In honor of Herr’s years in Delhi, the photo montage below captures an assortment of scenes from present day Delhi, which is to say, scenes from the way Delhi has always looked and will always look. That’s probably why Herr picked this place to retire from the public spotlight. As he once wrote, “I don’t know if there’s any other level on which catharsis is possible — other than doing it alone, and quietly.” In Delhi, Herr was left alone. After the horror of ‘Nam, that’s all he ever truly wanted. Michael Herr died on June 23 at the age of 76.

Photography by George Cassidy Payne


According to the Washington Post obituary, Herr entered Syracuse University and wrote for the college literary magazine, which was edited by Joyce Carol Oates, but he dropped out, “driven by a wanderlust he attributed to his idolization of Ernest Hemingway and other authors who drank and smoked their way across the globe.”

“I wrote most of Dispatches in 18 months–everything but the first and last chapter. I had a great 18 months working and playing. A great time. I was really sort of high from that experience, and I sort of re-entered the scene in New York where everyone was talking about the war, everyone was obsessed with the war, but no one had been to the war and didn’t even know anyone who had been to the war, and it gave me a certain amount of glamour, and I was high on that.” MH

My grandfather worked in this building as an officer with the Delhi Police. He was also a well respected guidance counselor and mathematics teacher at Delhi Academy.

Every small town in America has a statue like this. You know you are driving through an American village when you see a court house, high school, church, and Civil War monument.

I spent the first few years of my life in this house.

He returned to the United States in 1990 and relished his anonymity. He found it grotesque when TV producers rang up with lucrative offers to revisit Vietnam on camera. “I do believe it’s OK to have been there — to have seen it, to have participated in it,” he told the Globe. “I wish people didn’t have to suffer for 20 years for what happened there. Just in the way that I wish that all the people who remember it would forget it, I wish all the people who’ve forgotten it would remember it — if they could just change places. And all those guys could move that rock off their chests.”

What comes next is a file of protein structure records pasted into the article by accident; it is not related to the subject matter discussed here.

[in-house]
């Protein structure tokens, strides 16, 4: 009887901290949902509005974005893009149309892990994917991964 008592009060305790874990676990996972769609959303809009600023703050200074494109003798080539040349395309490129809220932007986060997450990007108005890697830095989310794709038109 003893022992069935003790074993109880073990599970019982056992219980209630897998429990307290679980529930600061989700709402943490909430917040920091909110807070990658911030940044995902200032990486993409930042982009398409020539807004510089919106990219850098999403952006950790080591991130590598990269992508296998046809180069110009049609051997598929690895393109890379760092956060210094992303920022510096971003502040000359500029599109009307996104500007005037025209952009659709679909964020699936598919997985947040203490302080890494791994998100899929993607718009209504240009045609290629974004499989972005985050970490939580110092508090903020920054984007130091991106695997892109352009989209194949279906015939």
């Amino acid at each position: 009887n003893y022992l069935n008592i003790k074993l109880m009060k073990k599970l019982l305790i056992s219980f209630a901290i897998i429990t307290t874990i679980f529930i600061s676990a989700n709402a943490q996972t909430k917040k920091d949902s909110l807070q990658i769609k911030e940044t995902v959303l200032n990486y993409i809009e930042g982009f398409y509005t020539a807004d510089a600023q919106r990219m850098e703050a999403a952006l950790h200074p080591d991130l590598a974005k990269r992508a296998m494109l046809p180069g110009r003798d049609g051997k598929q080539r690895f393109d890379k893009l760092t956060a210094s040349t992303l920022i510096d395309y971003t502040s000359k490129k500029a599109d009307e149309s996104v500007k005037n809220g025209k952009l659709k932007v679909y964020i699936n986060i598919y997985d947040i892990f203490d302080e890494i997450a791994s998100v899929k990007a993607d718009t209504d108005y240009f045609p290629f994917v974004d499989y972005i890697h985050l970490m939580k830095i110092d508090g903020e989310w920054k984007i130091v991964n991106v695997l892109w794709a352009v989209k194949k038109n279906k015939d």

“I keep thinking about all the kids who got wiped out by seventeen years of war movies before coming to Vietnam to get wiped out for good. You don’t know what a media freak is until you’ve seen the way a few of those grunts would run around during a fight when they knew that there was a television crew nearby; they were actually making war movies in their heads, doing little guts-and-glory Leatherneck tap dances under fire, getting their pimples shot off for the networks. They were insane, but the war hadn’t done that to them. Most combat troops stopped thinking of the war as an adventure after their first few firefights, but there were always the ones who couldn’t let that go, these few who were up there doing numbers for the cameras… We’d all seen too many movies, stayed too long in Television City, years of media glut had made certain connections difficult.” ― Michael Herr, Dispatches

SEE ALSO

Return to Woodchuck Lodge: Rediscovering John Burroughs for the First Time

Wit and Repartee at Woodlawn: A Secular Pilgrimage to Mark Twain’s Gravesite in Elmira, NY.